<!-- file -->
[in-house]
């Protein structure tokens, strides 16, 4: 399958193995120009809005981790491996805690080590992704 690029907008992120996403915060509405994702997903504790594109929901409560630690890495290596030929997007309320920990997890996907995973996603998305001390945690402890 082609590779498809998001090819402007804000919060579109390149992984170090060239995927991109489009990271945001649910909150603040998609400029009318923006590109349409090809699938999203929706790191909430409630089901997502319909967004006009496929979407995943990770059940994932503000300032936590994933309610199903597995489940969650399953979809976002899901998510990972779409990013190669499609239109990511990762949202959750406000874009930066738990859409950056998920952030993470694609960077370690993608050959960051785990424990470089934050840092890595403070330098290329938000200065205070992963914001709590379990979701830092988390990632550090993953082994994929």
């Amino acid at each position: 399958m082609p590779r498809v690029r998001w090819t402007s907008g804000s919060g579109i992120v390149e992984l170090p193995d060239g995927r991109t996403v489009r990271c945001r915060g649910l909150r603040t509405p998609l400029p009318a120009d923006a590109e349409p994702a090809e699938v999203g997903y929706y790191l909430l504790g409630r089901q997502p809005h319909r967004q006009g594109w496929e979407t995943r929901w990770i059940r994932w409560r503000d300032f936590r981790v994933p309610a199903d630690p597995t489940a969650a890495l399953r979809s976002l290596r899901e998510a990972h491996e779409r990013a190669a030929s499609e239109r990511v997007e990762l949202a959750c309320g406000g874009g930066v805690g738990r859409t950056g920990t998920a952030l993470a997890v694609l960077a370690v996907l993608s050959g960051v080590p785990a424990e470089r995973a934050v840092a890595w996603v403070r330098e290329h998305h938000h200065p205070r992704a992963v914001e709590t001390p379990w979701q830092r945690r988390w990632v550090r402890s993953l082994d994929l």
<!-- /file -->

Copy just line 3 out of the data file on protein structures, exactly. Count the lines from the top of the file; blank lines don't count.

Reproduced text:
């Amino acid at each position: 399958m082609p590779r498809v690029r998001w090819t402007s907008g804000s919060g579109i992120v390149e992984l170090p193995d060239g995927r991109t996403v489009r990271c945001r915060g649910l909150r603040t509405p998609l400029p009318a120009d923006a590109e349409p994702a090809e699938v999203g997903y929706y790191l909430l504790g409630r089901q997502p809005h319909r967004q006009g594109w496929e979407t995943r929901w990770i059940r994932w409560r503000d300032f936590r981790v994933p309610a199903d630690p597995t489940a969650a890495l399953r979809s976002l290596r899901e998510a990972h491996e779409r990013a190669a030929s499609e239109r990511v997007e990762l949202a959750c309320g406000g874009g930066v805690g738990r859409t950056g920990t998920a952030l993470a997890v694609l960077a370690v996907l993608s050959g960051v080590p785990a424990e470089r995973a934050v840092a890595w996603v403070r330098e290329h998305h938000h200065p205070r992704a992963v914001e709590t001390p379990w979701q830092r945690r988390w990632v550090r402890s993953l082994d994929l």